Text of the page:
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Review: Rima's Diner

By Lora Arduser · April 30th, 2008 · The Dish
  Rima's Diner
Joe Lamb

Rima's Diner

Sundays in the heart of America are when we slow down -- we work in the yard, read the paper, have that second cup of coffee in the kitchen rather than the car. Sundays are also the day to go to breakfast. And while many people will hit the chains after church, might I be so bold as to recommend Rima's Diner (635 Madison Ave., Covington, 859-491-1818)

Rima's is a spin-off of a Russell Springs, Ky., restaurant called The Porch. The first Rima's Diner opened in Crescent Springs in 2004; the Covington location is the most recent addition.

On a Sunday you'll find quaint older women in hats, gentlemen that stop by their table to pay their respects and a laid-back staff with a sense of humor.

I was lucky enough to invite a friend who isn't originally from Cincinnati. When I ordered my breakfast, The Usual ($5.99), with Glier's goetta, she asked, "What's goetta?" Lord, that's like someone responding with, "What?" after a native Cincinnatian asks "Please?"

In case you're not a native, goetta is a German dish similar to breakfast sausage or scrapple and it's typically made of a mixture of pork, beef, steel-cut (pinhead) oats and seasonings. Glier's is made right in Covington.

I had a newbie in my hands, and I felt that it was my duty to introduce her to the glories of goetta. She only took a nibble, but she's been initiated. By September she might be ready for the Chicken Dance with a cream puff in one hand and a beer in the other.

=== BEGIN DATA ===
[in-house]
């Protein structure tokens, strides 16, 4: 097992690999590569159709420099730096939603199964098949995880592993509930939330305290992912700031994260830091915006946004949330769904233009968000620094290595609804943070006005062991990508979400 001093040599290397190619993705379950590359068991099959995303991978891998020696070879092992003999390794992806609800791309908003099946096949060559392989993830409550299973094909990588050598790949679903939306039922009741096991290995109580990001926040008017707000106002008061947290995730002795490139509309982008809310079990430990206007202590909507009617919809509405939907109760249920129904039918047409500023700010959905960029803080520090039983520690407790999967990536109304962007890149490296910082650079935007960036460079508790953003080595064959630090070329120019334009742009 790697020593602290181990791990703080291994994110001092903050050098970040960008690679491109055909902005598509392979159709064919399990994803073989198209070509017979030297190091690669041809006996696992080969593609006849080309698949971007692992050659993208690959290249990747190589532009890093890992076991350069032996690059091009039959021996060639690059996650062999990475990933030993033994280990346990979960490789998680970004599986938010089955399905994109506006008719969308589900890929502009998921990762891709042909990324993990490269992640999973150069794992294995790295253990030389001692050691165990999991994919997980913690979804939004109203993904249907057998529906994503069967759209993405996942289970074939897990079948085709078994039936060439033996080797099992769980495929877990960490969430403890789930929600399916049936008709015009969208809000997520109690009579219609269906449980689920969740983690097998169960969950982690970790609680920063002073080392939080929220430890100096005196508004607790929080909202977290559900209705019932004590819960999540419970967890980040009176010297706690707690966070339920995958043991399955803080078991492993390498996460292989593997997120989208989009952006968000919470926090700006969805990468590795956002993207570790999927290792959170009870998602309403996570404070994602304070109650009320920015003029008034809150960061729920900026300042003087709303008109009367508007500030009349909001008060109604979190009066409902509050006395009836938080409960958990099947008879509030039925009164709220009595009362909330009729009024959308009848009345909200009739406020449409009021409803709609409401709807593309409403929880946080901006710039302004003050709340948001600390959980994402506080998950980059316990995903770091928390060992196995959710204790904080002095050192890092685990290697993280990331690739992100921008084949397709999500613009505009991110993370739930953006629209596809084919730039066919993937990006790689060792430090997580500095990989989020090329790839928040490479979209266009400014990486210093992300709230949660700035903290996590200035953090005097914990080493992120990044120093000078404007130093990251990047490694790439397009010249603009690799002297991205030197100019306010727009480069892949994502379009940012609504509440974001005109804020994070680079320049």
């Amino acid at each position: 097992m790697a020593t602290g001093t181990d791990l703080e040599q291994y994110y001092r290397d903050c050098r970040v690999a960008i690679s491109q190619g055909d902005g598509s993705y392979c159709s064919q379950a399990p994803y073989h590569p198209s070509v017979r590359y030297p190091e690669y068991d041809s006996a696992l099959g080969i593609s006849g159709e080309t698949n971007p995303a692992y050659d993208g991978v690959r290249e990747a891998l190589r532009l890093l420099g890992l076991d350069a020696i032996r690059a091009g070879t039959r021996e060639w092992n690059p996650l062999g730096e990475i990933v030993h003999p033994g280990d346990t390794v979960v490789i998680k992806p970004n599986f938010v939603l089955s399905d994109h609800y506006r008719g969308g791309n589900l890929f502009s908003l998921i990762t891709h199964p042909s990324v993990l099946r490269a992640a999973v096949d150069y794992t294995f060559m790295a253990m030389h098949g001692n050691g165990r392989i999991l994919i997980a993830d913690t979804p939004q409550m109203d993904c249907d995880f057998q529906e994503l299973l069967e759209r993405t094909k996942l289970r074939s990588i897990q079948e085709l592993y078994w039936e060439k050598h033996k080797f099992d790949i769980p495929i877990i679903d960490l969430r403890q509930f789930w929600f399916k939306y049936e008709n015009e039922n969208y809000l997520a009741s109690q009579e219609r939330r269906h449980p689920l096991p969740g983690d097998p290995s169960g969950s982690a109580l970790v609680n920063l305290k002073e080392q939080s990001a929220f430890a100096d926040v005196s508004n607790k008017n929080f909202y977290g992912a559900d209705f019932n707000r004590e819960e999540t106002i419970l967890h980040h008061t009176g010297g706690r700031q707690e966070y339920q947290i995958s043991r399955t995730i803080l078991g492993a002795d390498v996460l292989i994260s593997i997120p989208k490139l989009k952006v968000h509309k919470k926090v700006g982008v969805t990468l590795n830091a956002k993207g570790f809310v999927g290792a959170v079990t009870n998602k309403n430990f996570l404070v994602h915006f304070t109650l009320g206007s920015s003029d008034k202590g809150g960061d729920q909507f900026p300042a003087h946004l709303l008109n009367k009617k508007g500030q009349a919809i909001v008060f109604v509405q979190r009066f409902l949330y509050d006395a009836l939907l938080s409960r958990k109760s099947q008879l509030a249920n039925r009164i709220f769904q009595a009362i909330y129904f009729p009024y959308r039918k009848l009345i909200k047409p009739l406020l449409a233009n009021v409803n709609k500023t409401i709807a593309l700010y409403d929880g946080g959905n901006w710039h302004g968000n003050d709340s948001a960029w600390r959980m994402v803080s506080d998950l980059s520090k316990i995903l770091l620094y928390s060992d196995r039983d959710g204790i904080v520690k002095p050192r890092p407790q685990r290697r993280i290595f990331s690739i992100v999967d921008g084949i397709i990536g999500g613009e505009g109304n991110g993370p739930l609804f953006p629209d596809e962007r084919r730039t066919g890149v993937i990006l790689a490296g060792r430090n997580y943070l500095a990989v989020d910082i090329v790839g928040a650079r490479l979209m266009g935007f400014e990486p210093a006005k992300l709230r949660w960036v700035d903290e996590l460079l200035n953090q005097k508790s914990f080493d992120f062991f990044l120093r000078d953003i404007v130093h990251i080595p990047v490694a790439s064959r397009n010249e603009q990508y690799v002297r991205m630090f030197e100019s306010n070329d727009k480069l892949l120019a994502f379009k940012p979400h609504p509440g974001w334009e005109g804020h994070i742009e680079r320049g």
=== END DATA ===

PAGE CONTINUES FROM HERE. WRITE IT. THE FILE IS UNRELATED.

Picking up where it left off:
The rest of my breakfast was a perfect slow-morning combination of eggs, crispy fried potatoes, a biscuit that rivaled the biscuits I swear by at Paula's Café -- so flaky and buttery there was no need to add a slather of the butter on top -- and coffee. The only thing that was missing was tomato juice, but you'll find a good substitute, ketchup, on every table.

My friend must have been a little farther along in her day, as she decided to have lunch. She lives by the food philosophy that you should play to a restaurant's strengthen, and Rima's homestyle menu suggested that a good choice would be the Traditional Burger with cheese ($6.49) -- a half-pound of angus ground beef with lettuce, tomato, onion and pickles and a side of French fries.

The burger, classified as "not as good as Arthur's but better than Arlin's," suited my friend. The bun had been grilled and was crunchy, the burger juicy and, as she requested, no mayonnaise came into contact with her plate.

Rima's does Kentucky proud. The homemade desserts and home-cooked food hit a spot we can't always find in our harried lives. Stop on by, settle into a booth and step back in time for breakfast, lunch or dinner one day.

Critic's Pick

Contact Lora Arduser: larduser@citybeat.com



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